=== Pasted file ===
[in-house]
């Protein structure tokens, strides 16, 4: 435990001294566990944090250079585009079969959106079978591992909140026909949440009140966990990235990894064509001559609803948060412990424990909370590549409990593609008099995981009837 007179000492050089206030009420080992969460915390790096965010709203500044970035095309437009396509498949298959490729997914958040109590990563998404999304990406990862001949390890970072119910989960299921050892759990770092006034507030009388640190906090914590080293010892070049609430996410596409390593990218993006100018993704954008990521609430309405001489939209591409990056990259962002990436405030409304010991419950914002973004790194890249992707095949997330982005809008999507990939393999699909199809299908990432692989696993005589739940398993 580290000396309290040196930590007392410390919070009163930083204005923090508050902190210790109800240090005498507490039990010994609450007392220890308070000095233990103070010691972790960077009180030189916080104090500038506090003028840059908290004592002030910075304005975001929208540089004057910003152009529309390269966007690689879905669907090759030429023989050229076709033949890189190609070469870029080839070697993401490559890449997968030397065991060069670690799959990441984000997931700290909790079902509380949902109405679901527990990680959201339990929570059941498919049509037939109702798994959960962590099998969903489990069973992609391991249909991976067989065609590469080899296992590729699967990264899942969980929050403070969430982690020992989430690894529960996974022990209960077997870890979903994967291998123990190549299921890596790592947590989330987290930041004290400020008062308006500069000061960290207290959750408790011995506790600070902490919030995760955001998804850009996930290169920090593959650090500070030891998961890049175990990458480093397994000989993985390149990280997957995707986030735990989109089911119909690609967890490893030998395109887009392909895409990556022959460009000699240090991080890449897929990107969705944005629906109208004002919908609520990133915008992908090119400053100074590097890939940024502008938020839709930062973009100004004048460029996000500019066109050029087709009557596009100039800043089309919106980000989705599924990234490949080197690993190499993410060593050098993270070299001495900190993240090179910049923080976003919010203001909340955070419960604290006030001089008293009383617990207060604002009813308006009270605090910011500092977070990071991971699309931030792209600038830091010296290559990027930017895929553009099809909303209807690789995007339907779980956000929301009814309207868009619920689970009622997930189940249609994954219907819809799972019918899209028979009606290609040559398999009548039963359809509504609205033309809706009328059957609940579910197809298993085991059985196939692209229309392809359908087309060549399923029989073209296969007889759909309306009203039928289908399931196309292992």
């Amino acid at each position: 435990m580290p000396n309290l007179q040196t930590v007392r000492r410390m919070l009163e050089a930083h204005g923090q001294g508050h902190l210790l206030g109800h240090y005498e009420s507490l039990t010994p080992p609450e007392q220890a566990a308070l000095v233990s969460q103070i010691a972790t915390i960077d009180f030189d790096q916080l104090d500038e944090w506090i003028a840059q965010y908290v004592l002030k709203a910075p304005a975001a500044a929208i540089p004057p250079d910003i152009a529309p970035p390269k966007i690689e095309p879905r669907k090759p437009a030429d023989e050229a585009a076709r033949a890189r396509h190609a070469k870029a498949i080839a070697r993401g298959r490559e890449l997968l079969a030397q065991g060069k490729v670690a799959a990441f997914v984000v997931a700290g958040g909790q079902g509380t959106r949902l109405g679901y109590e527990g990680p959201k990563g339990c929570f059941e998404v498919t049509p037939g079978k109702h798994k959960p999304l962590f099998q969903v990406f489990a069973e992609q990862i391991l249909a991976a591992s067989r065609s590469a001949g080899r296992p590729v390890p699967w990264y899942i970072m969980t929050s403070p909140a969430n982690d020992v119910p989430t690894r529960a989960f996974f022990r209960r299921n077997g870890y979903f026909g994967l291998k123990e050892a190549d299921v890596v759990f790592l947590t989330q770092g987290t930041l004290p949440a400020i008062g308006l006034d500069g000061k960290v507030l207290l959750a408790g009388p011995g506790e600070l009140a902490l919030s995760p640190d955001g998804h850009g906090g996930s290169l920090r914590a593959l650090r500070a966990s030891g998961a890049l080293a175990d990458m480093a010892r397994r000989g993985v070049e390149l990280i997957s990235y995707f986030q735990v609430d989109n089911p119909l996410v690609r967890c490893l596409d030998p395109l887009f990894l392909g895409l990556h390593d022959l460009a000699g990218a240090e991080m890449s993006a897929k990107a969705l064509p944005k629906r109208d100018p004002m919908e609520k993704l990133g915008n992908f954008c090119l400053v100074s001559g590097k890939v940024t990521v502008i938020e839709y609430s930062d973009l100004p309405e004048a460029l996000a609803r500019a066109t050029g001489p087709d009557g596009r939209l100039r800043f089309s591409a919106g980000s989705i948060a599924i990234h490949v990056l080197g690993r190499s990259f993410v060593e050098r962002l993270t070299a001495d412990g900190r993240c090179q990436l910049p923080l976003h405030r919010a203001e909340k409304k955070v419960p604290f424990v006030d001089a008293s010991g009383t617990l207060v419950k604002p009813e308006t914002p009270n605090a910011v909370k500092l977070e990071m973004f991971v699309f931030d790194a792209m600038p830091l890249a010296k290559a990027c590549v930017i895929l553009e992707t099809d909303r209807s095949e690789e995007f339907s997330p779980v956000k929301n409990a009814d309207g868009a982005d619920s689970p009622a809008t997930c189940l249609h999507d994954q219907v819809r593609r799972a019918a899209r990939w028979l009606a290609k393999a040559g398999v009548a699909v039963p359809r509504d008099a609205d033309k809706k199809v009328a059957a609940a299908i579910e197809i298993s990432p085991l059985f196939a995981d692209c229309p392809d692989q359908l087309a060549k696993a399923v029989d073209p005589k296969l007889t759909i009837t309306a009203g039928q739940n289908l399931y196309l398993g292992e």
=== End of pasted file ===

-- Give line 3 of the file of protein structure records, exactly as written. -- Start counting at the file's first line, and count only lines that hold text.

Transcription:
């Amino acid at each position: 435990m580290p000396n309290l007179q040196t930590v007392r000492r410390m919070l009163e050089a930083h204005g923090q001294g508050h902190l210790l206030g109800h240090y005498e009420s507490l039990t010994p080992p609450e007392q220890a566990a308070l000095v233990s969460q103070i010691a972790t915390i960077d009180f030189d790096q916080l104090d500038e944090w506090i003028a840059q965010y908290v004592l002030k709203a910075p304005a975001a500044a929208i540089p004057p250079d910003i152009a529309p970035p390269k966007i690689e095309p879905r669907k090759p437009a030429d023989e050229a585009a076709r033949a890189r396509h190609a070469k870029a498949i080839a070697r993401g298959r490559e890449l997968l079969a030397q065991g060069k490729v670690a799959a990441f997914v984000v997931a700290g958040g909790q079902g509380t959106r949902l109405g679901y109590e527990g990680p959201k990563g339990c929570f059941e998404v498919t049509p037939g079978k109702h798994k959960p999304l962590f099998q969903v990406f489990a069973e992609q990862i391991l249909a991976a591992s067989r065609s590469a001949g080899r296992p590729v390890p699967w990264y899942i970072m969980t929050s403070p909140a969430n982690d020992v119910p989430t690894r529960a989960f996974f022990r209960r299921n077997g870890y979903f026909g994967l291998k123990e050892a190549d299921v890596v759990f790592l947590t989330q770092g987290t930041l004290p949440a400020i008062g308006l006034d500069g000061k960290v507030l207290l959750a408790g009388p011995g506790e600070l009140a902490l919030s995760p640190d955001g998804h850009g906090g996930s290169l920090r914590a593959l650090r500070a966990s030891g998961a890049l080293a175990d990458m480093a010892r397994r000989g993985v070049e390149l990280i997957s990235y995707f986030q735990v609430d989109n089911p119909l996410v690609r967890c490893l596409d030998p395109l887009f990894l392909g895409l990556h390593d022959l460009a000699g990218a240090e991080m890449s993006a897929k990107a969705l064509p944005k629906r109208d100018p004002m919908e609520k993704l990133g915008n992908f954008c090119l400053v100074s001559g590097k890939v940024t990521v502008i938020e839709y609430s930062d973009l100004p309405e004048a460029l996000a609803r500019a066109t050029g001489p087709d009557g596009r939209l100039r800043f089309s591409a919106g980000s989705i948060a599924i990234h490949v990056l080197g690993r190499s990259f993410v060593e050098r962002l993270t070299a001495d412990g900190r993240c090179q990436l910049p923080l976003h405030r919010a203001e909340k409304k955070v419960p604290f424990v006030d001089a008293s010991g009383t617990l207060v419950k604002p009813e308006t914002p009270n605090a910011v909370k500092l977070e990071m973004f991971v699309f931030d790194a792209m600038p830091l890249a010296k290559a990027c590549v930017i895929l553009e992707t099809d909303r209807s095949e690789e995007f339907s997330p779980v956000k929301n409990a009814d309207g868009a982005d619920s689970p009622a809008t997930c189940l249609h999507d994954q219907v819809r593609r799972a019918a899209r990939w028979l009606a290609k393999a040559g398999v009548a699909v039963p359809r509504d008099a609205d033309k809706k199809v009328a059957a609940a299908i579910e197809i298993s990432p085991l059985f196939a995981d692209c229309p392809d692989q359908l087309a060549k696993a399923v029989d073209p005589k296969l007889t759909i009837t309306a009203g039928q739940n289908l399931y196309l398993g292992e």